Nov. 14, 2018
FOR IMMEDIATE RELEASE
National Academies' Gulf Research Program to Collaborate with Shell on Gulf of Mexico Ocean Observation Effort
WASHINGTON – The Gulf Research Program of the National Academies of Sciences, Engineering, and Medicine today announced a new collaboration with Shell and others to provide $1 million in funding support for a pilot effort to convert an existing ocean mooring owned by Shell into the first long-term deep ocean observatory in the Gulf of Mexico. Known as the Stones Metocean Observatory Project, this collaboration will provide a new means to collect important marine data to support scientific research and improve understanding of the Gulf of Mexico.
The concept of utilizing existing oil and gas infrastructure to facilitate comprehensive ocean observation for broader scientific purposes has been discussed by researchers for many years. The Stones Metocean Observatory Project aims to pilot one of the first efforts to do so. The ultimate goal is for the project to serve as a model that other offshore oil and gas operators can follow to make their infrastructure available to help create a network of similar ocean observatories throughout the Gulf of Mexico and beyond.
The human and environmental systems in the regions both adjacent to and beyond the Gulf of Mexico are deeply interconnected with it. Oceanic processes in the Gulf affect storm and hurricane trajectory and intensity, movement and abundance of marine life, and water quality, among other things, and have major social and economic implications for the communities and industries dependent on the Gulf. However, significant knowledge gaps pertaining to many of these processes limit people’s abilities to predict, plan for, and respond to their impacts.
“Long-term data on the various physical, biological, and chemical processes underway in the Gulf of Mexico are actually quite limited, and many of these processes, such as the Loop Current, have far ranging impacts,” said Kelly Oskvig, program officer for the Gulf Research Program. “Of all of the gaps in our understanding of the Gulf, though, deep ocean processes are among the least understood because the deep ocean is so difficult and expensive to reach and study. This collaboration with Shell to make use of the Stones mooring to collect long-term deep ocean data is an exciting approach for utilizing existing infrastructure for broader purposes and an important step toward a much improved understanding of the Gulf of Mexico.”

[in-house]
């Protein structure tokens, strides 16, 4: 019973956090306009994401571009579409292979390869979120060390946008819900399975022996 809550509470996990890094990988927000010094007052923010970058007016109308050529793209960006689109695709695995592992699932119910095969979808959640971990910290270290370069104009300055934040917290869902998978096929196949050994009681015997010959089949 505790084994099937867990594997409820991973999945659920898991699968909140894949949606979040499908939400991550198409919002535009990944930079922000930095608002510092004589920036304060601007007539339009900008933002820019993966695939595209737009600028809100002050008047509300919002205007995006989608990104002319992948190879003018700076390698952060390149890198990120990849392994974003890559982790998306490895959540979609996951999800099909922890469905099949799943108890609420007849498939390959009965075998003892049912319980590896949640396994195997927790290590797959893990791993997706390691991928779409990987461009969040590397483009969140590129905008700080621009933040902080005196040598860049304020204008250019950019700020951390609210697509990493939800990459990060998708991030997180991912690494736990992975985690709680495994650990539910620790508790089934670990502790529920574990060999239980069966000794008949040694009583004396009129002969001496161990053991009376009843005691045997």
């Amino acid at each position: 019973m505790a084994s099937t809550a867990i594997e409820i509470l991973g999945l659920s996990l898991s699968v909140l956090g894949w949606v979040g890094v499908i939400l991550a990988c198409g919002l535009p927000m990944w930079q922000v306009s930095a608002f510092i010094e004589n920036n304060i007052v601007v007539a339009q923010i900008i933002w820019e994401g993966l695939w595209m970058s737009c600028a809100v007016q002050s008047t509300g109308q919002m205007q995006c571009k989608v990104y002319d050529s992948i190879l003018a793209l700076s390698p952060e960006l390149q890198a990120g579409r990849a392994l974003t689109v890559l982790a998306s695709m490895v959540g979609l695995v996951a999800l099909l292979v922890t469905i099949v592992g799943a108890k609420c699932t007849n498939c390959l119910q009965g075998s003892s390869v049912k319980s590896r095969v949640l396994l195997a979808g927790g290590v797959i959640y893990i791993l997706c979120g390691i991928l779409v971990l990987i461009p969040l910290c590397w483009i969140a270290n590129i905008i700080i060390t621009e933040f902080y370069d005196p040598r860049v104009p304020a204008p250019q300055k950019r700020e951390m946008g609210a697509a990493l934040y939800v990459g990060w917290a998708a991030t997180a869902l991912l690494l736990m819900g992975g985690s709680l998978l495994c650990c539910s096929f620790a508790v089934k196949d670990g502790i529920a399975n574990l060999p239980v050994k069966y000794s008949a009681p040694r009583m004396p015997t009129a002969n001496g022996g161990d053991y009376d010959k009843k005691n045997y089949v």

The Stones metocean mooring is a component of Shell’s Stones Deep-Water Project, currently the deepest oil and gas development project in the world. Located in the Gulf of Mexico approximately 150 miles south of New Orleans, the mooring includes a line of cable anchoring a surface buoy to the ocean floor 9,500 feet below. The surface buoy collects real-time meteorological and surface ocean data. In addition, a small portion of the line below the surface buoy is presently used to hold instruments that provide real-time monitoring of ocean currents down to approximately 3,200 feet. The portions of the line that extend the rest of the way down to the seafloor are otherwise mostly unused, though, and present an opportunity to gather data on oceanic processes underway in much less understood zones of the Gulf at depths down to 9,500 feet.